That is, by far, the most difficult interview question I’ve ever been asked. It’s also a very good one. I’d have to say that the “Why Black Lives Matter” episode of We the Ppl that I put up last August is the piece I’m most proud of. It features two interviews of teens who were at a Black Lives Matter protest in NYC that summer and one who wasn’t, as well as art and music by teenage black artists based in New York. Putting it all together was one of the most stressful, yet rewarding, moments in the life of the podcast and perhaps my life in general. I really wanted to create this collage of black, teenage life in New York and paint a picture of the BLM movement through the audio from the protest and the visual and audio art. I think I got as close as possible to my vision for that episode and it remains my favourite episode from that first season of the podcast.

Magic & Musings:
On Magic & Musings I love talking about female-identifying or non-binary artists and their work. Which creatives, if any, would you say have been influences on your work? Do you have any favourites to look at when you need a spark of inspiration?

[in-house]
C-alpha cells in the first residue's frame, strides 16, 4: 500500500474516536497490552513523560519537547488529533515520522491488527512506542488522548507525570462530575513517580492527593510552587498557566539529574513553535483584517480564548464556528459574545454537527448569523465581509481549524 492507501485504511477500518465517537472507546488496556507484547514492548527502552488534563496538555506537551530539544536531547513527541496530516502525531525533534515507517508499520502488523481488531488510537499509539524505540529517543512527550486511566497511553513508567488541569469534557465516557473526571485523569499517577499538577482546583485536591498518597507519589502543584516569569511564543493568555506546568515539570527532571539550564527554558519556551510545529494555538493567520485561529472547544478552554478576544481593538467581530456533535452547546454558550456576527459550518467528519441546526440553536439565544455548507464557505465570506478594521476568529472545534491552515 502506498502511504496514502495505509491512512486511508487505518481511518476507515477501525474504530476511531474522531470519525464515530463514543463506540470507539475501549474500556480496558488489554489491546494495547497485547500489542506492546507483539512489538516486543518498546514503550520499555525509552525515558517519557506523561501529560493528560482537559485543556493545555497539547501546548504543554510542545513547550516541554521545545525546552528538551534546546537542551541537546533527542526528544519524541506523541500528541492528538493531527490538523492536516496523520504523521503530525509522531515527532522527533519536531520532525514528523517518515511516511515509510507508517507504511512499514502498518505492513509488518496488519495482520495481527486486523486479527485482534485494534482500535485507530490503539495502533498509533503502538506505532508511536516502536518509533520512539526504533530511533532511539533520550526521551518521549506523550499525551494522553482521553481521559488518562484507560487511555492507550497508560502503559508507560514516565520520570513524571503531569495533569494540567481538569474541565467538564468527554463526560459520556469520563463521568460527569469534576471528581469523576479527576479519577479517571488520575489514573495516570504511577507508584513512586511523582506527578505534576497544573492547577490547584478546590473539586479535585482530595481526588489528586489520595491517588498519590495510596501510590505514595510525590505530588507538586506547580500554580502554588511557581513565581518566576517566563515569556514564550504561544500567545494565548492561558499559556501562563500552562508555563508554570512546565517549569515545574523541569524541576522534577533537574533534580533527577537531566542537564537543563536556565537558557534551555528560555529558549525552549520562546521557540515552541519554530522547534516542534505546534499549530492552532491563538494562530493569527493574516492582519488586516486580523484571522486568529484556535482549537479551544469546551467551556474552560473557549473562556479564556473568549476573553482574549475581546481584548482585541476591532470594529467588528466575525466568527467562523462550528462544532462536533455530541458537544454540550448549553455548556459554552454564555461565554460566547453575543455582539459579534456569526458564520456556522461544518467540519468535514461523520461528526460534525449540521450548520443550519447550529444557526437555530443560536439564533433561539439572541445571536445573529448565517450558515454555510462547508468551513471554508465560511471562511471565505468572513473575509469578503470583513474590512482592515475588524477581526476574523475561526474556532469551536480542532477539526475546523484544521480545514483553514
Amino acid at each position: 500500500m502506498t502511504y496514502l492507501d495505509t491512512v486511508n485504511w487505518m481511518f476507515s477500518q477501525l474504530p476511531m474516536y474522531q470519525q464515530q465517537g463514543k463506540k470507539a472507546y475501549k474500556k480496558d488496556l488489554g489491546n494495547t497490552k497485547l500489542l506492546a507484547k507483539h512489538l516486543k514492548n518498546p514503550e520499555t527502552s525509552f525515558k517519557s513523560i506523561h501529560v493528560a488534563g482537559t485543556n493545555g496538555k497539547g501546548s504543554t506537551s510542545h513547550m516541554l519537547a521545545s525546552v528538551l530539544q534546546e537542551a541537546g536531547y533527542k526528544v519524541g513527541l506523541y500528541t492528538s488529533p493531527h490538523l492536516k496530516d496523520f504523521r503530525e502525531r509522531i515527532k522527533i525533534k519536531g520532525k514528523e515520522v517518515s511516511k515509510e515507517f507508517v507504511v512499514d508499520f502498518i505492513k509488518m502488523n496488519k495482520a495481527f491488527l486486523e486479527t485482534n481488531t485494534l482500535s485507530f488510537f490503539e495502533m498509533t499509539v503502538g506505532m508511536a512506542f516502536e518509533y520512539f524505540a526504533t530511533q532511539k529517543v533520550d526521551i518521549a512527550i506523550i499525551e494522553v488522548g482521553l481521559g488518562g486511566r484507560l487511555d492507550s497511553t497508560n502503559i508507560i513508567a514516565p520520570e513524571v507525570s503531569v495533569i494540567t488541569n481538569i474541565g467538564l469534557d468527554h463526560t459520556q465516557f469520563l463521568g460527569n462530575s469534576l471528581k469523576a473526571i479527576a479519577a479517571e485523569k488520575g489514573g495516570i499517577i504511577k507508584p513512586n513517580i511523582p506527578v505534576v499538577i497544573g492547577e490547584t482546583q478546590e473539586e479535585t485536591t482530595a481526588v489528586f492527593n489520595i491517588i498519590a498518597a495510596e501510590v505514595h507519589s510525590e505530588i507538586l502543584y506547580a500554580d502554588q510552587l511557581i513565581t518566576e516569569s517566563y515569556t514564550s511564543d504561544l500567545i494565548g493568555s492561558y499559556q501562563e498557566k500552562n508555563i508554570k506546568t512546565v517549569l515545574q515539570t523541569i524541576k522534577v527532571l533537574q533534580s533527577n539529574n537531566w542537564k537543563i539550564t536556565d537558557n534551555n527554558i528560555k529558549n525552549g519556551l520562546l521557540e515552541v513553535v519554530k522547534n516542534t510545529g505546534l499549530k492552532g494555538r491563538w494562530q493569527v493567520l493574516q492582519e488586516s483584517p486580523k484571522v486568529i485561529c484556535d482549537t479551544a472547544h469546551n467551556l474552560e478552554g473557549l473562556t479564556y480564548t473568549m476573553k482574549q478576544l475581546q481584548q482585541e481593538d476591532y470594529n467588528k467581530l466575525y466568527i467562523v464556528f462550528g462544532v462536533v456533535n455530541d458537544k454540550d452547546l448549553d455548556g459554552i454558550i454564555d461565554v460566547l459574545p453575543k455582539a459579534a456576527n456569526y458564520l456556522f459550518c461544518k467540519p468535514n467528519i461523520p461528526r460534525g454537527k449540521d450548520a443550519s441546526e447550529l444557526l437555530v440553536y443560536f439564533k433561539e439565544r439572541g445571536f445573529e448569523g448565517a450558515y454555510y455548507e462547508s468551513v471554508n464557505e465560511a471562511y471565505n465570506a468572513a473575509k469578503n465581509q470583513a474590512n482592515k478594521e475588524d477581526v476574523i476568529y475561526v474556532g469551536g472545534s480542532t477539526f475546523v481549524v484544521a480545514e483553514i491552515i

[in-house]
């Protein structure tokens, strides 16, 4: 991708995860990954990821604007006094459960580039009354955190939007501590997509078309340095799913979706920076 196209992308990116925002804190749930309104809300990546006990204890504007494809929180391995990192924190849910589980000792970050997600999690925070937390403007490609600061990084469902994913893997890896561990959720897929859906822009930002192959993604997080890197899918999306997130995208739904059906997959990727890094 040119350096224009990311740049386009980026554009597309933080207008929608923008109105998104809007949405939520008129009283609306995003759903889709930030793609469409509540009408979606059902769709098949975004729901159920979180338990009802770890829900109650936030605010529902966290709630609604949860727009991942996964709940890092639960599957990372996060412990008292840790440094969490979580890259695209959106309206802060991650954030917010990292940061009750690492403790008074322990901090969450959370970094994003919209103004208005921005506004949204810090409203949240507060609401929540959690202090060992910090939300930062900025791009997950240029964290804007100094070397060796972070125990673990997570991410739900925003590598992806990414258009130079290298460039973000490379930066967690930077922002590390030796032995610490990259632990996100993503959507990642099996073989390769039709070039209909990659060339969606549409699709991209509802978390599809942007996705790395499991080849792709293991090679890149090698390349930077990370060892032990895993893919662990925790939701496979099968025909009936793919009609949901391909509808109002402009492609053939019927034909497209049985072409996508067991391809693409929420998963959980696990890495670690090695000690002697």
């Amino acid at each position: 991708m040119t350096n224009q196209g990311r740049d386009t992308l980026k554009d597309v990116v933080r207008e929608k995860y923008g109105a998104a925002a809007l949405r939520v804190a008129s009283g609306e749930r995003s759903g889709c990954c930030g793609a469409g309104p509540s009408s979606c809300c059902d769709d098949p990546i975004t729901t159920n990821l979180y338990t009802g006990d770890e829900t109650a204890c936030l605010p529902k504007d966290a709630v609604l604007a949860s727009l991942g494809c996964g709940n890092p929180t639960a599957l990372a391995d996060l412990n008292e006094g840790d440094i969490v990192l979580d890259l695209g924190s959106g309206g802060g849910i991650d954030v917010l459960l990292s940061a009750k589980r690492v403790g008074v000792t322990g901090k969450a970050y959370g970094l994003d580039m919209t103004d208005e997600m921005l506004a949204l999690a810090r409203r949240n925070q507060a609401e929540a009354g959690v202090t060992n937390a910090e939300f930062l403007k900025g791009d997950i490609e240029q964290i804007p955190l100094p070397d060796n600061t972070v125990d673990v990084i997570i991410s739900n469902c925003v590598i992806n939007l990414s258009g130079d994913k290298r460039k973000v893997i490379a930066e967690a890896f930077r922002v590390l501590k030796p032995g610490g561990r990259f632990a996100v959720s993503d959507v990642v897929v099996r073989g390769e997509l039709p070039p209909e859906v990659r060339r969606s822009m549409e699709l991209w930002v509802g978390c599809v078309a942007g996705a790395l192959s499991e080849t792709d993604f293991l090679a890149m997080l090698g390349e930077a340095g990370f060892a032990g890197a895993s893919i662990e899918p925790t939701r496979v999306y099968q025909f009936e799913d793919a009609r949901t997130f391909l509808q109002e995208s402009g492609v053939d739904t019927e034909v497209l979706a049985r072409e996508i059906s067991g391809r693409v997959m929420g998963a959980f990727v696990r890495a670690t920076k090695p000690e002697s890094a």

Zora Ilunga-Reed:
I have a ton of influences and role models. With so many high-powered, change-making people it’s impossible not to. First, I’d say Zadie Smith is a big influence of mine. Whether in my writing or the storytelling that I try to do on the podcast, her ability to string together narrative and language in a delicate yet telling and, above all, true way is something I’ll always admire. I’m also a big fan of Elizabeth Hinton, a professor of history and African American studies at Harvard University. I read her book From the War on Poverty to the War on Crime: The Making of Mass-Incarceration in America earlier this year and loved it. Like Smith, Hinton’s ability to marry a history lesson and a looser narrative of black history in America is admirable and something I strive to achieve in a lot of my writing. Outside of writers, I’m a big fan of Angela Merkel, the German Chancellor and most powerful woman in Europe. She’s one of the most down-to-earth, modest politicians I know of and has led Germany incredibly well for the past twelve years. 

I’ll keep the list short, although there are so many more (Kierkegaard, Rachel Carson, Jeffrey Eugenides, to name a few).

Magic & Musings:
This is a question I like to ask purely because of the variety of answers I get! I’m really interested in how people work and get things done. Do you have a particular place you work or find yourself the most productive? Are there a particular set of things that need to be in place for things to get done, like a milky cup of tea or a particular album of music you listen to?